Dead-end jobs can kill: Heart disease twice as likely among men doing unrewarding work

DALLAS — Men in stressful work environments who also feel under-appreciated are at a heightened risk for heart disease, a new study warns. The findings indicate that such workplace stress is as harmful to men’s health as obesity or even secondhand smoke.

Researchers followed a group of over 6,000 white-collar workers in Quebec, Canada from 2000 to 2018. These workers were in various roles such as senior management, technical jobs, and office work. Their average age was 45. The study used scientifically approved questionnaires to measure job strain and effort-reward imbalance.

“Job strain refers to work environments where employees face a combination of high job demands and low control over their work,” explains the study’s lead author, Mathilde Lavigne-Robichaud, a doctoral candidate in the Population Health and Optimal Health Practices Research Unit at CHU de Quebec-University Laval Research Center, in a media release.

“Effort-reward imbalance occurs when employees invest high effort into their work, but they perceive the rewards they receive in return — such as salary, recognition, or job security. — as insufficient or unequal to the effort.”

The research found that men who reported feeling stressed at work and also felt they were putting in more effort for less reward had double the risk of heart disease compared to men who didn’t report such stressors. Men who experienced just one of these stress factors had a 49-percent increase in the risk of heart disease.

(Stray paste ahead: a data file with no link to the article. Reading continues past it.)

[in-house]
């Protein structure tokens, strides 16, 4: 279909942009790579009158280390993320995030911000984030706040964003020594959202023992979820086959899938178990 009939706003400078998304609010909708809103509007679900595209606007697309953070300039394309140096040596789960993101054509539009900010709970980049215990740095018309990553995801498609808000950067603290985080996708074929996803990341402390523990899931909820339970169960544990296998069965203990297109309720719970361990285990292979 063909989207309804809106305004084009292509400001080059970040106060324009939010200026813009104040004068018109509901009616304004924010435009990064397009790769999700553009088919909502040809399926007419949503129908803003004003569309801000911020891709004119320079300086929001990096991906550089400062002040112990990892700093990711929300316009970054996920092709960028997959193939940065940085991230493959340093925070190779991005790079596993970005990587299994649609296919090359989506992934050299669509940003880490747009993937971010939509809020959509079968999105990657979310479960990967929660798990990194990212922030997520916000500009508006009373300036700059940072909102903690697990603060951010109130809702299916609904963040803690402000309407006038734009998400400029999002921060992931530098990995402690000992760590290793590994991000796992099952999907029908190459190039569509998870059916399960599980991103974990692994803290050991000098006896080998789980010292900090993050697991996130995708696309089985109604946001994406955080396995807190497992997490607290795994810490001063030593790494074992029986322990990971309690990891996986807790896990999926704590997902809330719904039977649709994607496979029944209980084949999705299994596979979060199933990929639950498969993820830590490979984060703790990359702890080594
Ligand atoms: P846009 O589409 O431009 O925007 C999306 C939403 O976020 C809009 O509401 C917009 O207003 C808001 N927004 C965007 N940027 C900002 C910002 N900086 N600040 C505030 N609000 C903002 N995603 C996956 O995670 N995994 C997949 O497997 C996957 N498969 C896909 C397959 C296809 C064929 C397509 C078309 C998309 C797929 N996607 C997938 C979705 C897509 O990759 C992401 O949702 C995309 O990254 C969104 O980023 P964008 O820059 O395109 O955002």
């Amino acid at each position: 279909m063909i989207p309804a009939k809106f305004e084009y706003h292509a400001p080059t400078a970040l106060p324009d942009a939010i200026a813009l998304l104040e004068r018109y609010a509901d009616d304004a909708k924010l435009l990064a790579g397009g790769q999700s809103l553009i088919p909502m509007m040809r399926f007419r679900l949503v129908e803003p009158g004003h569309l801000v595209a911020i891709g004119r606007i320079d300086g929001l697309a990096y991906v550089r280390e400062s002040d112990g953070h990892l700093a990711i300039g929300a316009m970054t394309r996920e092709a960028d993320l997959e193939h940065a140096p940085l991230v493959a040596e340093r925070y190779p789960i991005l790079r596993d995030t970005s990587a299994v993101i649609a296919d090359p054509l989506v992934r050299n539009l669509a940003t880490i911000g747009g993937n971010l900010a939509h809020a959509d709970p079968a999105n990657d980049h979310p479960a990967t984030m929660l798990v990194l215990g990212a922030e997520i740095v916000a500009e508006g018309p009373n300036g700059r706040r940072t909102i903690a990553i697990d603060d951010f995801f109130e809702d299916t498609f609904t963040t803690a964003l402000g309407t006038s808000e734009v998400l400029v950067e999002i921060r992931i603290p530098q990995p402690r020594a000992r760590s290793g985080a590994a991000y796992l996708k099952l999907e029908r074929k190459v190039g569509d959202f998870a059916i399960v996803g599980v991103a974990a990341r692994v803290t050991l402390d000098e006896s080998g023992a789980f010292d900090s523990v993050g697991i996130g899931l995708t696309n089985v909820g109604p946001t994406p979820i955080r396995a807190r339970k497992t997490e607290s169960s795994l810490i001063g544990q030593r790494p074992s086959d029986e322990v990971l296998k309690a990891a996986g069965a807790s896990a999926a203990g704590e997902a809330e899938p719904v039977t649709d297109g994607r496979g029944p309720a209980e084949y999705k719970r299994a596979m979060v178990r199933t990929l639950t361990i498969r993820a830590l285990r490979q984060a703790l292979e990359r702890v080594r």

stressed man at his job in black suit
A man stressed at work (Photo by Kampus Production on Pexels)

“Considering the significant amount of time people spend at work, understanding the relationship between work stressors and cardiovascular health is crucial for public health and workforce well-being,” says Lavigne-Robichaud.

The study wasn’t as definitive about how work stress affects women’s heart health. This indicates the need for more research to understand how different kinds of stress might affect women differently. The findings have sparked calls for action to make workplaces less stressful.

“This study adds to the growing body of evidence that the workplace should be prioritized as a vehicle for advancing cardiovascular health for all,” adds Dr. Eduardo Sanchez, chief medical officer for prevention at the American Heart Association.

The researchers suggest interventions such as providing more resources for support, promoting work-life balance, and empowering employees to have more say in their work.

The study is published in the journal Circulation Cardiovascular Quality and Outcomes.

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South West News Service writer Stephen Beech contributed to this report.

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